Having said that, lack of trade unions and employee forums (organizations like FITE are still in a nascent stage) has paved ways for modern-day exploitation in the form of spot firing, unreasonable expectations, extended notice period and so on. With automation and next wave of disruption around the corner, more and more people will lose jobs and will be seen as a liability. Which makes it important for us as a society to discuss how to protect those employees, what social and legal cushion can be provided for them. How to force Government and political organizations to act as pressure points to keep the decision-makers in check.
But somehow we are still stuck in offering motivations like follow your dream, travel more, read books and so on. Every now and then we present an unreasonable, impractical alternative to problems of corporate employment ranging from fetishizing photography, short film making to startups. Post Jallikattu protest in 2017, it is the romanticizing of dairy farming and agriculture. We fail to understand these are not viable solutions or even short term remedy for employee dissatisfaction in a mass recruiting industry or the dangers in undermining the empowerment due to social justice movements in Tamil Nadu.
We are also constantly talking about how everyone is taking up engineering and working in IT and why no one is talking up arts and liberal courses like gender studies, literature, journalism and so on. One of the positive things about IT is how the knowledge is democratized here. How easy it is for an outsider to get skilled, up-skilled and re-skilled in computer programming–a far-fetched reality even for many modern industries, forget about traditional ones where knowledge is transferred only within the caste.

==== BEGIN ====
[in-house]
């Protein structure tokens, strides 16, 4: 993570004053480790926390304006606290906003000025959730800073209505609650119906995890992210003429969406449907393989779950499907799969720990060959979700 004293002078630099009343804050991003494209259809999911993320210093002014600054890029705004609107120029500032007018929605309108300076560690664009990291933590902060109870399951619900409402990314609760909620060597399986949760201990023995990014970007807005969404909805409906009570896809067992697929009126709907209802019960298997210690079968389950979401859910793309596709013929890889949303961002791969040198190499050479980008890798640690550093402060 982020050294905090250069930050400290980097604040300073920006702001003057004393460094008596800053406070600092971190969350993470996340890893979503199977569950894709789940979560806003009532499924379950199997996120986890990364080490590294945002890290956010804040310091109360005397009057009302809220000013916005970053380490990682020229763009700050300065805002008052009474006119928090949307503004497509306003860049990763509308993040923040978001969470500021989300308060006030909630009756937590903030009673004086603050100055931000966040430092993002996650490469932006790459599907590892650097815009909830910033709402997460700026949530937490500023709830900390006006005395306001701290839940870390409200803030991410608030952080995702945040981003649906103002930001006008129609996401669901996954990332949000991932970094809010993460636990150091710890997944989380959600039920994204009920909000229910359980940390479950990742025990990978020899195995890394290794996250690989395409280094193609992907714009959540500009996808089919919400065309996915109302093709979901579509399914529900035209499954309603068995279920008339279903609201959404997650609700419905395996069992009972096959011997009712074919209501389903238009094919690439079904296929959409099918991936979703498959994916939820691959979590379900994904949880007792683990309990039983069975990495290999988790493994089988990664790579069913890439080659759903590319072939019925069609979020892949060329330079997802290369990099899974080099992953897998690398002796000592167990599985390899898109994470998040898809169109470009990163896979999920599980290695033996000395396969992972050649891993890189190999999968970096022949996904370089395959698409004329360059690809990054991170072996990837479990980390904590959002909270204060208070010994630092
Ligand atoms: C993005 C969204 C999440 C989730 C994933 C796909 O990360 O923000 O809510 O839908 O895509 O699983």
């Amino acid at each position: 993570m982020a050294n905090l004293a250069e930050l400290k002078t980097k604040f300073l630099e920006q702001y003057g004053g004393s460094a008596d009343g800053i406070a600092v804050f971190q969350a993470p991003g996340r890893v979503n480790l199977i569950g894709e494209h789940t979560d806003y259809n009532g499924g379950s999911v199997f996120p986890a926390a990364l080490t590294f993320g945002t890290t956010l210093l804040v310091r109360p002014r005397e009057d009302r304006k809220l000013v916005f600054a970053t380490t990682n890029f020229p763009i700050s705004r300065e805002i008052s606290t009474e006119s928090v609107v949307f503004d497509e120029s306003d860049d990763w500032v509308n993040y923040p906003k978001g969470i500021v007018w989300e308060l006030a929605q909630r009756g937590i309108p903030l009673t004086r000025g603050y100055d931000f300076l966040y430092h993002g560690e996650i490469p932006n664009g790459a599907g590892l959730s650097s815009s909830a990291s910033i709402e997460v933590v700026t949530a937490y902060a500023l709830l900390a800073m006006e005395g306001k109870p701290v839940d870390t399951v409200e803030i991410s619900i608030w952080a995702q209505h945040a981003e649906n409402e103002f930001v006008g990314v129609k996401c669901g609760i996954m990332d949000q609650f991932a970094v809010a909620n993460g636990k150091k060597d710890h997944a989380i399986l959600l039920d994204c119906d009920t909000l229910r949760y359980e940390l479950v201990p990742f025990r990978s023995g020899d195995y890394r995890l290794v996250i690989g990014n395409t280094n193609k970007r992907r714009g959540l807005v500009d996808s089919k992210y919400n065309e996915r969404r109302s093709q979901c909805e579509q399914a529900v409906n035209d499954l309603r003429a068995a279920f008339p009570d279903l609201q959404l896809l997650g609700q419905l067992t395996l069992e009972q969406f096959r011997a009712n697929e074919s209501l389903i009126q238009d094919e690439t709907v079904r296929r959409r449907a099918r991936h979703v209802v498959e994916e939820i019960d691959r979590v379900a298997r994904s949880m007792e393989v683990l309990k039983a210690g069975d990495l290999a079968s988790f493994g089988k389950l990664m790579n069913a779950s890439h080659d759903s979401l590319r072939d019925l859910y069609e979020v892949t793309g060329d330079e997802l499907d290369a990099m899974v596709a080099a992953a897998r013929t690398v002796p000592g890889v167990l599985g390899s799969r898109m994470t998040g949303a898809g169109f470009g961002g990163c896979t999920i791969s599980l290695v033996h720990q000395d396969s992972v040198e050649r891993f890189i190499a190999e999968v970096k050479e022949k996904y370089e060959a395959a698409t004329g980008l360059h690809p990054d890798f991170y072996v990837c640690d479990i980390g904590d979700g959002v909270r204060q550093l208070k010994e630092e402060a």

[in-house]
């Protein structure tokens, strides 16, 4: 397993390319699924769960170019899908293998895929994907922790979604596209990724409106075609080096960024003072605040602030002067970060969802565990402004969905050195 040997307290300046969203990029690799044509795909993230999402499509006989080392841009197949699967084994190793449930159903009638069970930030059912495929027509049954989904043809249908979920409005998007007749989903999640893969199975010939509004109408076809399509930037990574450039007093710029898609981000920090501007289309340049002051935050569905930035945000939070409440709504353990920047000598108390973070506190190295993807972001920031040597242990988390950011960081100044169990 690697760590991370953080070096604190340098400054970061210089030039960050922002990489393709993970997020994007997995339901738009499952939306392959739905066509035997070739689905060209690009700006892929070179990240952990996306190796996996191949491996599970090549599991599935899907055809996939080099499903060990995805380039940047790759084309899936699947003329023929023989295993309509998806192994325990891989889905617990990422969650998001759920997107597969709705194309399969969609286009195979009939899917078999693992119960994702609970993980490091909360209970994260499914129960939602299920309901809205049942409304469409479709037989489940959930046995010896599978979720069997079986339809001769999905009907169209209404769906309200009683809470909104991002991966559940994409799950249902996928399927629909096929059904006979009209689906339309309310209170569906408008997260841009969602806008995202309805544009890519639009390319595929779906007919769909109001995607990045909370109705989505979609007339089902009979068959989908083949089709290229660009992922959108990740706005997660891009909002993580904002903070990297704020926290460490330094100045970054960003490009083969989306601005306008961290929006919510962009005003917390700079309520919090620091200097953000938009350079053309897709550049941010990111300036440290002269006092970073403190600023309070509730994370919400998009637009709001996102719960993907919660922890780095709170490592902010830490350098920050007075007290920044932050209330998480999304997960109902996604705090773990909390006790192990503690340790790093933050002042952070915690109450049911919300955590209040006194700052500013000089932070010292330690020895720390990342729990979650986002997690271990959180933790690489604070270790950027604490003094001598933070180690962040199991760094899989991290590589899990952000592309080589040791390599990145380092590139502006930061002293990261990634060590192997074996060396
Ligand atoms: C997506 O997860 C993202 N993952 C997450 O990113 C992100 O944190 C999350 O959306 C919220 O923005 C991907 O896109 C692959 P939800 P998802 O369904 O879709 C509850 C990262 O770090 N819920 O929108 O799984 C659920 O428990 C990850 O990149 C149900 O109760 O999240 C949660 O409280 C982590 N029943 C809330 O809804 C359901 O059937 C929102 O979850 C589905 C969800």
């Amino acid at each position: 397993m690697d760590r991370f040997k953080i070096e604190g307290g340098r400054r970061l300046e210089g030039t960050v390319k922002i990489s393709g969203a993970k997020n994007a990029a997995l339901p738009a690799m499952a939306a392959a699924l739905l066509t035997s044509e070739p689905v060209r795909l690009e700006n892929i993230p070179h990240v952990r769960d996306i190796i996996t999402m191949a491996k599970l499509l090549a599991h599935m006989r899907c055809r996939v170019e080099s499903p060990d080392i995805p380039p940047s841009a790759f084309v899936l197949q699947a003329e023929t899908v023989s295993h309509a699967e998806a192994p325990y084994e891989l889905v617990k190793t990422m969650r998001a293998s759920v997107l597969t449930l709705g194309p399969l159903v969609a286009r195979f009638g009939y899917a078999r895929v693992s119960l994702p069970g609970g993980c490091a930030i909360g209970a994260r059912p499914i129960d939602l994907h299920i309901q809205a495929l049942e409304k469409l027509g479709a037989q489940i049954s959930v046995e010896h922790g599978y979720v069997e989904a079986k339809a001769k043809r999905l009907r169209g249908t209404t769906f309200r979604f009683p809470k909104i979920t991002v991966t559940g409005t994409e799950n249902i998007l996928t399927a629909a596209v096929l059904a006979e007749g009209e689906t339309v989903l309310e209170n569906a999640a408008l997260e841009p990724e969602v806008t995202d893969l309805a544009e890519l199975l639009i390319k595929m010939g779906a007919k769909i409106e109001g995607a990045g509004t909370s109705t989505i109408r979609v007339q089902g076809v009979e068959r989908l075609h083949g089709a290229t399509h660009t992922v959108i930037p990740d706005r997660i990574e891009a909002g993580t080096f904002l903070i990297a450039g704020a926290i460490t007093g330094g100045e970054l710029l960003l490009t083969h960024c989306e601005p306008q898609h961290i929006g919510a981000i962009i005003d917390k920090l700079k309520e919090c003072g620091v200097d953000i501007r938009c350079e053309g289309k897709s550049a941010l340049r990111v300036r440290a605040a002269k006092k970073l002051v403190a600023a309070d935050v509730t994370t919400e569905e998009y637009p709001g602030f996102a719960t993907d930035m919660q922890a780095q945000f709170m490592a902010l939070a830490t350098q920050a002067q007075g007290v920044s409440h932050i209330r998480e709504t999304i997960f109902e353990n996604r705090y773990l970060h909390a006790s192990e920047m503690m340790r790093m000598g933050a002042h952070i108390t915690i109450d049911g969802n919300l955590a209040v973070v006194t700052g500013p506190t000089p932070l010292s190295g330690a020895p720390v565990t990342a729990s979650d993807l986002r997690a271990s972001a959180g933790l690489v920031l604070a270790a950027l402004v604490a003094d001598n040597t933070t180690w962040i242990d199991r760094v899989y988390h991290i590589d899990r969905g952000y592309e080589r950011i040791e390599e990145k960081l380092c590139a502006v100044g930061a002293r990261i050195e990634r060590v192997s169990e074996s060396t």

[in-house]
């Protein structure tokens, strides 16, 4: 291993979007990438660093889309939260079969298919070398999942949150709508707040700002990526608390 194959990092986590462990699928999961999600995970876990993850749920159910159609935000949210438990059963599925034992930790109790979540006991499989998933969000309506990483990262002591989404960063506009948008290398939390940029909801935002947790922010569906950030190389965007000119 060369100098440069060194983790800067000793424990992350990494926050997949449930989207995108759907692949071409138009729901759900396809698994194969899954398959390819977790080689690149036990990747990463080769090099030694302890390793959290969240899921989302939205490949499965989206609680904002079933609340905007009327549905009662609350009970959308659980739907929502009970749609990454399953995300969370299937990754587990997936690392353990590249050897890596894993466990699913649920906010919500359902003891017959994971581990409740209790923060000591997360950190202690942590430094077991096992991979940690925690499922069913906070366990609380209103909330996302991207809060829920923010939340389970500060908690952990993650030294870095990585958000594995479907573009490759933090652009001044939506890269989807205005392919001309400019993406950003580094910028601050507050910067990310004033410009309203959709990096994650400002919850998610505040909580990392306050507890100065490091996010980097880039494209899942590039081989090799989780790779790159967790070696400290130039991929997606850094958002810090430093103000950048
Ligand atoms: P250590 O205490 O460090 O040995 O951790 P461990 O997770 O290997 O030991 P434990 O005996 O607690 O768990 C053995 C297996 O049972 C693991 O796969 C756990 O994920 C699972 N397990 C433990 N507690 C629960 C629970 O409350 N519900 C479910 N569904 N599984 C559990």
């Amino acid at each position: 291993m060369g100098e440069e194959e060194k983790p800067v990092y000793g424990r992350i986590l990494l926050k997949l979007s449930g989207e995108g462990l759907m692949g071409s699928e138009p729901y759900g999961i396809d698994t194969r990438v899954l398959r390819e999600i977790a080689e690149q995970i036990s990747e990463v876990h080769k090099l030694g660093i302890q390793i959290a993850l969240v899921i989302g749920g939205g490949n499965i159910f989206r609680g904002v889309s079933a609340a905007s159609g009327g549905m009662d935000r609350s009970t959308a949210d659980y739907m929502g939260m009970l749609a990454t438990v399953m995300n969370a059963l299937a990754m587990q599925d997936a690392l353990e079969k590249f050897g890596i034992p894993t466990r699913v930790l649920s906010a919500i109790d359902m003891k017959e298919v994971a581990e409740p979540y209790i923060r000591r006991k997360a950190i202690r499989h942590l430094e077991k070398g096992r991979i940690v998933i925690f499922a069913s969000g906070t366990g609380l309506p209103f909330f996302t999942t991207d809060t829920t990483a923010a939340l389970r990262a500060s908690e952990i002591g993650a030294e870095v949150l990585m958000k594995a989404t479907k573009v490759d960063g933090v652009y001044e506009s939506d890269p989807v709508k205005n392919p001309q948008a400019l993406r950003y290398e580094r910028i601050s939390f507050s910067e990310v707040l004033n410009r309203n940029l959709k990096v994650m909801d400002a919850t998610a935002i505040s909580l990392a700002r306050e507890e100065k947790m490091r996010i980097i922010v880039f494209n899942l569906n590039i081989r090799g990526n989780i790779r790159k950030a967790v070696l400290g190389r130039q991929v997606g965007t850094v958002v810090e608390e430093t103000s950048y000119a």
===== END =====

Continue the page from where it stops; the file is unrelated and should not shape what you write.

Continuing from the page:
Two years ago in a women’s study conference, this lady (must be someone famous) announced, you should not take up women/gender studies with a job as a motive and she might not be far away from ground reality. The question is who can afford any education without scope for a job and earning opportunities in hindsight? Or who are you trying to exclude here? As liberal courses and the sectors associated creates very minimal jobs they are still in the hands of Savarnas. Unless the caste network in traditional sectors are broken, unless we question the agencies of Savarna reservations in the form of networks and referrals, what is the motive for us to take up liberal courses?
Finally, the appeal I make to Dalits, Bahujans of Tamil Nadu is to Educate yourself as Babasaheb said, learn English as Periyar said, take up IT and corporate jobs if you feel so. Do not fall prey to the glorification of Tamil and sudden patronage of farmers, as it will only benefit your oppressor.
PS: Gender and IT needs a separate and focused discussion in itself, so leaving it out in this article.
Ka is a Periyarist working in IT with interest in anti-caste, feminist literature and movies.